Clause 1 - Period for making Ministerial appointments

Part of Northern Ireland (Ministers, Elections and Petitions of Concern) Bill – in a Public Bill Committee am 9:30 am ar 6 Gorffennaf 2021.

Danfonwch hysbysiad imi am ddadleuon fel hyn

Photo of Robin Walker Robin Walker The Parliamentary Under-Secretary of State for Scotland, The Minister of State, Northern Ireland Office 9:30, 6 Gorffennaf 2021

I am grateful to the hon. Member for Sheffield, Heeley for her broad support for the principles of the Bill and for her questions. She asked important questions about the safeguards on what we have come to know as caretaker Ministers. It was agreed in New Decade, New Approach that Ministers will remain in office in a caretaker capacity to allow for greater continuity of decision making. The deal also stated that Ministers would be required to act within well-defined limits, including those set out in the ministerial code and the pledge of office, in accordance with the requirement for an Executive Committee to consider any decisions that are significant, controversial or cross-cutting. As appropriate, restrictions are put in place during the pre-election period.

Limits have not been defined in the legislation because we anticipate they will operate as a matter of convention, rather than a legal issue. This approach to drafting allows a degree of discretion for unforeseen circumstances. I reiterate the expectation that Ministers will act responsibly.

The NDNA deal also stated that Ministers would be required to act within well-defined limits, as set out in the ministerial code, to operate within the framework for government, as the hon. Lady says, agreed by the previously functioning Executive endorsed by the Assembly. Ministers will act in accordance with the statutory requirement, included within the ministerial code, that any decisions that are significant, controversial or cross-cutting are required to be considered by the Executive. As appropriate, restrictions are in place during the pre-election period, as I have said.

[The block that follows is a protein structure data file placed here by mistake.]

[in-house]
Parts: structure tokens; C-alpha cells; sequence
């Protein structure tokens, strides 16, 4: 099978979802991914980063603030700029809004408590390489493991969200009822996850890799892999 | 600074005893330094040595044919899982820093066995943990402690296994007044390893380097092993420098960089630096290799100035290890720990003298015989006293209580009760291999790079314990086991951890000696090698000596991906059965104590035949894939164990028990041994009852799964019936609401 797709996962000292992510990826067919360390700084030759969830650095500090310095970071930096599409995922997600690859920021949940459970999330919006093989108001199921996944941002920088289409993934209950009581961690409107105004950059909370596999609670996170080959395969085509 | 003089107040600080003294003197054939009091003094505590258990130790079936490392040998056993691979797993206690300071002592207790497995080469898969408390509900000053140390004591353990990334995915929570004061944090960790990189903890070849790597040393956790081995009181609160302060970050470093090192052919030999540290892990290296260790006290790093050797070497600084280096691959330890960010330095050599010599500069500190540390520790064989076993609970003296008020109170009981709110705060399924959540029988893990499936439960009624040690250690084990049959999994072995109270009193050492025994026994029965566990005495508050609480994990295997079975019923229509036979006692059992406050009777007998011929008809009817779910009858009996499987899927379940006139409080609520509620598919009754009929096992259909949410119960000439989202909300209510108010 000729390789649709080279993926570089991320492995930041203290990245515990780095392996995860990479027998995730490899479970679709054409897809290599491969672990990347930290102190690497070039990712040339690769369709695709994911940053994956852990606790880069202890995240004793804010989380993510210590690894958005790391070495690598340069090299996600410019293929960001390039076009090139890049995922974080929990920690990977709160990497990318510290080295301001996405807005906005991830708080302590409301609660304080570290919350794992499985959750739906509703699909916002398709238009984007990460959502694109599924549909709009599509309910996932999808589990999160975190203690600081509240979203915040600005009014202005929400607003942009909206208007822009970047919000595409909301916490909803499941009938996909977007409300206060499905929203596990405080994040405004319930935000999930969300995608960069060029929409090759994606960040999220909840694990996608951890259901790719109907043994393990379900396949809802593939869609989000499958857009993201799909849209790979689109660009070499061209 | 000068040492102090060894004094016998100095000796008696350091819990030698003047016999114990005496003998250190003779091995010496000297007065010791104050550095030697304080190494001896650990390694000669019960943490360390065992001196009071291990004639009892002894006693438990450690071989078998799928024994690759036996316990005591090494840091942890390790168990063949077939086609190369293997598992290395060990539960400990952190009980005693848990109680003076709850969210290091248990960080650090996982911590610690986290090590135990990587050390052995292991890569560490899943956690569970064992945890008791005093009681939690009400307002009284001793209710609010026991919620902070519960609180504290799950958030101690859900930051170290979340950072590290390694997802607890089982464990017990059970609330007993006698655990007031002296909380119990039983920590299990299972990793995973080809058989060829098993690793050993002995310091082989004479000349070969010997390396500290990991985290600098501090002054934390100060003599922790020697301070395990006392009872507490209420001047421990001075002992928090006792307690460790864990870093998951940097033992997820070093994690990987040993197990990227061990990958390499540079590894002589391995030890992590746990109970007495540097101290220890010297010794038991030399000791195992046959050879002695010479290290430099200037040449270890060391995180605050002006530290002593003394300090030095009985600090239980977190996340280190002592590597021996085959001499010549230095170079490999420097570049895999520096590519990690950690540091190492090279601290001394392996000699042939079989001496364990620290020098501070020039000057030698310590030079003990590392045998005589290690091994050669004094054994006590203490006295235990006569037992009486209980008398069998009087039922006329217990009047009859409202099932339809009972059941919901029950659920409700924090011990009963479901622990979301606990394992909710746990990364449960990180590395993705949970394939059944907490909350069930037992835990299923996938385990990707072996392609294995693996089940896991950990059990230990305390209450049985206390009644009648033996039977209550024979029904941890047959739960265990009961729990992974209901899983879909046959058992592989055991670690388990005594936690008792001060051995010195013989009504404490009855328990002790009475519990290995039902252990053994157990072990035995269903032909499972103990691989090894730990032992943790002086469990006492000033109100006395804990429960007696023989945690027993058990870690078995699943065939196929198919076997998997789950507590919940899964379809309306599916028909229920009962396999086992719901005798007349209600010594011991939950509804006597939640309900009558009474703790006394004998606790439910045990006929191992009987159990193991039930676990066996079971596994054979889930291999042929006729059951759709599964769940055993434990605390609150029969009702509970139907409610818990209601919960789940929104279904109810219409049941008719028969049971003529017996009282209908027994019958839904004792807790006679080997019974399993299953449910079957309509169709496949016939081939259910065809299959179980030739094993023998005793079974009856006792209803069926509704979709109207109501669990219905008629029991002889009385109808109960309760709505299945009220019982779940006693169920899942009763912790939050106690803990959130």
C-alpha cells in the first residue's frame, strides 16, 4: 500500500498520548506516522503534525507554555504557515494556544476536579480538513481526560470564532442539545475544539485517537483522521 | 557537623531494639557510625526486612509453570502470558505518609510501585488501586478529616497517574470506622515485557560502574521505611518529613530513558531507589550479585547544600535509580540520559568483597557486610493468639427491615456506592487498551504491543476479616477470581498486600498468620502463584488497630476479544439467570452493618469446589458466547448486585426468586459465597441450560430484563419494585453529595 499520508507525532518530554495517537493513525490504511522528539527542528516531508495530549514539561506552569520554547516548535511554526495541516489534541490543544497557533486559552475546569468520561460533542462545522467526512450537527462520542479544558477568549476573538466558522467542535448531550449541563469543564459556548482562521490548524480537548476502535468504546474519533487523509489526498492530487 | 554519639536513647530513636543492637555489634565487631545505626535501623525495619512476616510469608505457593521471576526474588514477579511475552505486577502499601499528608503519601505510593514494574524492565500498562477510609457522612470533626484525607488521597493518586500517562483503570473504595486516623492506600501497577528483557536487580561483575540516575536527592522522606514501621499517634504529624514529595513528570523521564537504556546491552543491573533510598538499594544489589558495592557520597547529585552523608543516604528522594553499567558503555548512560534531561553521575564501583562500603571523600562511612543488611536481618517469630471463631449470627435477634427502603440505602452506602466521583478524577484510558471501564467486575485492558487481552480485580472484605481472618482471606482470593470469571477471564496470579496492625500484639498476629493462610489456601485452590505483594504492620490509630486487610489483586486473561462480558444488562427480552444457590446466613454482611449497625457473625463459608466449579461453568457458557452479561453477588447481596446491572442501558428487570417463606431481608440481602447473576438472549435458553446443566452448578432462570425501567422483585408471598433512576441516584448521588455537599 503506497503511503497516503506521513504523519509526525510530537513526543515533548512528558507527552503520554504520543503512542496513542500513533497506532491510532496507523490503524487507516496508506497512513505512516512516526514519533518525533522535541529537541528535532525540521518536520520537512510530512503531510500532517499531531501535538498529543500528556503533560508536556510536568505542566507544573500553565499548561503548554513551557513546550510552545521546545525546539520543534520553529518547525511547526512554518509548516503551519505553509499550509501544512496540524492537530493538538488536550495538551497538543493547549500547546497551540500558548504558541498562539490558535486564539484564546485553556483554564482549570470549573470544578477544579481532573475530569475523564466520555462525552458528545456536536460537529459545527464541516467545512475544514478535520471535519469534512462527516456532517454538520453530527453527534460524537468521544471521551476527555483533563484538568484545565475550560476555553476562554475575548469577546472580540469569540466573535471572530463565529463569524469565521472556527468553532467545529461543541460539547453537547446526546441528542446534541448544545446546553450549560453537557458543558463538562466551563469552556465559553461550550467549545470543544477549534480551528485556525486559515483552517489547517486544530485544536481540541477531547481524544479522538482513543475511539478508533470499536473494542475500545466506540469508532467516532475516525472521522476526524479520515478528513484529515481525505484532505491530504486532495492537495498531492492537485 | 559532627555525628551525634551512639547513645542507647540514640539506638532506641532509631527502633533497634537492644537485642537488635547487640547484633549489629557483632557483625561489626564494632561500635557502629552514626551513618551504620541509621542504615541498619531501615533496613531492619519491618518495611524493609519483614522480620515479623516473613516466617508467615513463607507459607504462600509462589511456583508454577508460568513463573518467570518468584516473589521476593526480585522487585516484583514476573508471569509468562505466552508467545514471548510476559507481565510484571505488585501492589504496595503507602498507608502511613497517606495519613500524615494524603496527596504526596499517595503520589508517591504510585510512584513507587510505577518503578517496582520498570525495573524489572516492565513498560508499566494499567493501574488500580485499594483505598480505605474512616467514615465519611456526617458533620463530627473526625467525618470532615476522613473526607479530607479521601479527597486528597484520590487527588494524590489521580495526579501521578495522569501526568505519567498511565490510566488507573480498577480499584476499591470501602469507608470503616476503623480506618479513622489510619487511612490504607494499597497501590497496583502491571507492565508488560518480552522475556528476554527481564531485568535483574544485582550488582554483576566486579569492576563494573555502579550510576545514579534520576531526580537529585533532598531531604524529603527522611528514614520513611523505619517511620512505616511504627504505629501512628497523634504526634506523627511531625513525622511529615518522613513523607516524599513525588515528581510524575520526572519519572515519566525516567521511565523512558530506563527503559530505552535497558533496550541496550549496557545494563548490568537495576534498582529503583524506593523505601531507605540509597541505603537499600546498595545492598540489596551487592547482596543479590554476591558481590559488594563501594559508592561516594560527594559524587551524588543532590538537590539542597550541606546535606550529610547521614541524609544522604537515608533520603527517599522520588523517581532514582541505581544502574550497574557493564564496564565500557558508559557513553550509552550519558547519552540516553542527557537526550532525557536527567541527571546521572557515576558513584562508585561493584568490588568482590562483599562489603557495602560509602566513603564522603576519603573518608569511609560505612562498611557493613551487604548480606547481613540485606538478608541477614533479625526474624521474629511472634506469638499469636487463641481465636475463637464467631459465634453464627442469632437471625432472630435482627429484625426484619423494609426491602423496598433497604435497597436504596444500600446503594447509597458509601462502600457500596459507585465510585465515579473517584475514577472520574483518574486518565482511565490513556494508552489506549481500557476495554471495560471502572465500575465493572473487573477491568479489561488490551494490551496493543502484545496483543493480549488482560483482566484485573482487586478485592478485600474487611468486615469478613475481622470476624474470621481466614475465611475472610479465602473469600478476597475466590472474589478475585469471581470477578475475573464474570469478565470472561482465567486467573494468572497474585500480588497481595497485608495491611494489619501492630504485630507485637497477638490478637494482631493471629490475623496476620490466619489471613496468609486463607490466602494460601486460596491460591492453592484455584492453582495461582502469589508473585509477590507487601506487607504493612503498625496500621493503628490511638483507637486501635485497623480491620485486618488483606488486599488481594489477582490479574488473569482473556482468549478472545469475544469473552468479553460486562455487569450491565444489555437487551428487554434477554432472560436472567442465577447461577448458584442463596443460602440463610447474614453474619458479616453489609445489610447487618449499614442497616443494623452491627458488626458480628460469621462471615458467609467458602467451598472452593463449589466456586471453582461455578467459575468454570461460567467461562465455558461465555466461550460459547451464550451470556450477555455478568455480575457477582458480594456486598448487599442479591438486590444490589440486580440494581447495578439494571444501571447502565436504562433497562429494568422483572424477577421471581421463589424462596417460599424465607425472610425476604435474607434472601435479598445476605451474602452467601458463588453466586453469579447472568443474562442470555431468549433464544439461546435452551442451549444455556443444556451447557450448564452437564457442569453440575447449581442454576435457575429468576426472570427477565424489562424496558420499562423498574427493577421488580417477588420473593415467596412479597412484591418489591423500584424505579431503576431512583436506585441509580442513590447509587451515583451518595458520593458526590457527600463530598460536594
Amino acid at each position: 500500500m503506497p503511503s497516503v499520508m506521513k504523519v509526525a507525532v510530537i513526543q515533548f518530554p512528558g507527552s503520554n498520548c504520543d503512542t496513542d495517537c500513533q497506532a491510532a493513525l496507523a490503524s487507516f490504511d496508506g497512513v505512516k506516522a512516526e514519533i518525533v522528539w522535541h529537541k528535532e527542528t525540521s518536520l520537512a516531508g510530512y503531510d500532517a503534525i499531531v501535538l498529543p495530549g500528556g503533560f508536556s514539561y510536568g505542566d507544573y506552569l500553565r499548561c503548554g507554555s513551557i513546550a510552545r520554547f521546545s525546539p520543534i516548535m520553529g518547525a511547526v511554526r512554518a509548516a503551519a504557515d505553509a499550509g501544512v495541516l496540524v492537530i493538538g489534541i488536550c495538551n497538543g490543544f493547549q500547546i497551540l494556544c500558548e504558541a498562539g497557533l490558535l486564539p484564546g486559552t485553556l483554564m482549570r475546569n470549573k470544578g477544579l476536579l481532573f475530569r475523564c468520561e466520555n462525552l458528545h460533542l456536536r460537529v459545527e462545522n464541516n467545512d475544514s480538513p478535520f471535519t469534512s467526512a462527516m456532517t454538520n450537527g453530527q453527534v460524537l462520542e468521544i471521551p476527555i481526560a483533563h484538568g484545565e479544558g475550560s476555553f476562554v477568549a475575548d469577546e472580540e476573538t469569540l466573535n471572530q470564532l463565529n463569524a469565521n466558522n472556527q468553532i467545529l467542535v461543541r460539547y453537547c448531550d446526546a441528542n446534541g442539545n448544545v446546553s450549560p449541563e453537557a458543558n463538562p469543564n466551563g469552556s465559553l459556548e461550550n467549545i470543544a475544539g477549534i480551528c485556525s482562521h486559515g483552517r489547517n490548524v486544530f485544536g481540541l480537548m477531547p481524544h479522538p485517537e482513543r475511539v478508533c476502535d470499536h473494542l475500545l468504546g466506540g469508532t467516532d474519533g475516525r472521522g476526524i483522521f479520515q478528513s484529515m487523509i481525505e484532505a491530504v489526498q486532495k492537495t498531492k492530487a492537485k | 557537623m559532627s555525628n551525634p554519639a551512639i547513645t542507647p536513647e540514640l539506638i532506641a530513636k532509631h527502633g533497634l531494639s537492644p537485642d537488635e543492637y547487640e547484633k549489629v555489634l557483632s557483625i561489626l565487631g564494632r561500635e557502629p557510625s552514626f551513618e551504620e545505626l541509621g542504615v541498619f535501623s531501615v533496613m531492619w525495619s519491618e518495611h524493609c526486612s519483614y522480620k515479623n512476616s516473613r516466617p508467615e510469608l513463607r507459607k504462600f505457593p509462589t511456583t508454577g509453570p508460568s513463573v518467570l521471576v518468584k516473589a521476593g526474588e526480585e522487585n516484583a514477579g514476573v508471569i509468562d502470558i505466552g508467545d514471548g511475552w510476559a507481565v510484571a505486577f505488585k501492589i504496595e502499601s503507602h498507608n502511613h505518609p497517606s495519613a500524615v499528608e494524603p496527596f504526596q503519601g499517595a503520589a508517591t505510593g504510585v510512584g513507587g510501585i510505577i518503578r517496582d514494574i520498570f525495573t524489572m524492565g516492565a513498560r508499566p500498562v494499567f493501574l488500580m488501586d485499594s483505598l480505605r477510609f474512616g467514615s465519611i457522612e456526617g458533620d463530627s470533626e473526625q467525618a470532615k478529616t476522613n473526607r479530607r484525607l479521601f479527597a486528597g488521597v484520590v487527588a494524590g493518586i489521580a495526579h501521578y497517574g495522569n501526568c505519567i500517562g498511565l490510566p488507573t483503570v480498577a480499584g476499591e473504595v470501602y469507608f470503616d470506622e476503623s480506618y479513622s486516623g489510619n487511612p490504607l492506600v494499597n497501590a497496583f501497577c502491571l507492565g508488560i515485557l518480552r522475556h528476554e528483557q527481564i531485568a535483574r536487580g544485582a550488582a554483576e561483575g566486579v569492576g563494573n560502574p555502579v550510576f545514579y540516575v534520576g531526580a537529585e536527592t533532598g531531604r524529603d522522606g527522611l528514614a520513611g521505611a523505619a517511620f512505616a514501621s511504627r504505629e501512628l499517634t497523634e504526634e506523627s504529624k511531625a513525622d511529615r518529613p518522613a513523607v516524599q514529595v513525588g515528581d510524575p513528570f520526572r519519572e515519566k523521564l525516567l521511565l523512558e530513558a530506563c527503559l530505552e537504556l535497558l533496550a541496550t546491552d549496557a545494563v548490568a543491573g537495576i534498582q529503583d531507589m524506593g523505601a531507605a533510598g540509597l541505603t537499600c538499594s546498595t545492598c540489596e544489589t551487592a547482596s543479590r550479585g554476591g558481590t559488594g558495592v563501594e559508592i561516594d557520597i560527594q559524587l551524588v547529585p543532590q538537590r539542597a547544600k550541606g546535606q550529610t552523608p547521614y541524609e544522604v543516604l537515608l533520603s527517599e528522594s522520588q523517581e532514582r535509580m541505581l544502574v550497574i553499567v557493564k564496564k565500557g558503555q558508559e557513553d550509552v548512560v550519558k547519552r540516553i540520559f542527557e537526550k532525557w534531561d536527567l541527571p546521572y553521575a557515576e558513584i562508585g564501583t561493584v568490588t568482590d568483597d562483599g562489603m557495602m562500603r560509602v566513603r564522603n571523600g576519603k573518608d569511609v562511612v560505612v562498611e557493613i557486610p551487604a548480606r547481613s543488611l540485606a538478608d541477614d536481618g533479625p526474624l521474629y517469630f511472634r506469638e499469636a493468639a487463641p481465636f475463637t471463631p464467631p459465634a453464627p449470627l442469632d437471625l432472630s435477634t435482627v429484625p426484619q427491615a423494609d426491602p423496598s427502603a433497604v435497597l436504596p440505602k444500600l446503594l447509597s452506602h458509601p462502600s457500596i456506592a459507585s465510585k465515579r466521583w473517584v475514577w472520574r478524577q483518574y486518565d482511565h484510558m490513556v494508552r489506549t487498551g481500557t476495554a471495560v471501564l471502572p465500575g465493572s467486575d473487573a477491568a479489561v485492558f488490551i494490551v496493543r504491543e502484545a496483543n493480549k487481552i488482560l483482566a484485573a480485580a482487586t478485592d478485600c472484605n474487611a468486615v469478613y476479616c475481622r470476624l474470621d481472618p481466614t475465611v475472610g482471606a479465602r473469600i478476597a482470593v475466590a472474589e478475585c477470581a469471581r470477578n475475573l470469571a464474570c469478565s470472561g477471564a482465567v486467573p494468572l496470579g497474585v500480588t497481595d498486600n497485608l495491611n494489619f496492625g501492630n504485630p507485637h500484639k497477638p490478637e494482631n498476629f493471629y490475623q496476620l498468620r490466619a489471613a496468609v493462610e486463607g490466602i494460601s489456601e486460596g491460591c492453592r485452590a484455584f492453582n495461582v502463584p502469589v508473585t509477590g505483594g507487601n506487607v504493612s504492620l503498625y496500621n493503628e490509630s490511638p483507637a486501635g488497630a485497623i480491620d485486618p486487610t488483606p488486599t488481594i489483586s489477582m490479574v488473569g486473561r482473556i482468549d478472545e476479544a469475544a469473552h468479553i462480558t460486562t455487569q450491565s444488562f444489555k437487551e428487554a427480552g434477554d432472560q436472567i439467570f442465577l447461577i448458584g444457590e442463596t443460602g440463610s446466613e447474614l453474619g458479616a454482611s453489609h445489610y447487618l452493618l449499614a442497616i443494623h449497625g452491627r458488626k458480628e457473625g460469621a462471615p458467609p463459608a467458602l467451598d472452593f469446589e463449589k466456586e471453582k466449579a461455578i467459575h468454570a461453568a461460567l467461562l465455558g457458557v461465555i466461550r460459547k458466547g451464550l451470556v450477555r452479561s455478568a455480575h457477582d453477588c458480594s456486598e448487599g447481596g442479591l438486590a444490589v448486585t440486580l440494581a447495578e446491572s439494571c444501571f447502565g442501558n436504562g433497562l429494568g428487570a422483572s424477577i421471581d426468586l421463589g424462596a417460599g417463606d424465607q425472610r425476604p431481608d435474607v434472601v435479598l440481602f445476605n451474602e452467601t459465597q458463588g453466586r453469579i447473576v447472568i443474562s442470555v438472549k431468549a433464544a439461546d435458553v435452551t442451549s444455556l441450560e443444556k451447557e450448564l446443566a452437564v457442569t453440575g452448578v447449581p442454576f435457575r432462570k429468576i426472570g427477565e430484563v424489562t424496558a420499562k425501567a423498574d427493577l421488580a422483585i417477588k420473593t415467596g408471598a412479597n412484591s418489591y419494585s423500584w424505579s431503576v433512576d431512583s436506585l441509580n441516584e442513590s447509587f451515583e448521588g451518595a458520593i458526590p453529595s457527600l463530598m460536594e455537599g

The point is that this is not a good situation to be in—we do not want caretaker Ministers to be required. We would prefer to have a fully-functioning Executive and the institutions of devolution up and running at all times. We are trying to put in place—this was agreed by all parties—is a preferable situation to leaving civil servants with no ministerial cover at all, which is important. We heard in the evidence session of the problems faced during that time.

The hon. Lady asks about the decisions Ministers will be able to take—an important question. They will be able to take decisions within their responsibilities and areas previously agreed by the Executive as a priority for their Department. That puts us in a significantly better place than the absence of devolution. She asks about the north-south institutions, and I confirm that those can operate in this scenario and Ministers will be free to take part within the broader constraints.

The hon. Lady asks about cross-community support and is right that this is important. We need to ensure that any Executive meets the requirements of power sharing. She will understand, as she set out in her explanation, why we have not written into legislation the full detail of how that could work, as there are all sorts of scenarios with different outcomes from elections and political crises that could emerge. Her example of only one party being represented in the Executive would clearly not be sustainable. We would want to ensure that the Executive represents more than one community. It is important that a Secretary of State has a degree of discretion, depending on the political circumstances, as to when to exercise that power.

On the question of “will” or “may”, if a Secretary of State were in the position where they thought they were on the verge of a breakthrough in talks, they might need that discretion, but I cannot think of any other scenario in which they would not move towards calling an election if there were not that cross-community representation. I hope I have answered the hon. Lady’s key points.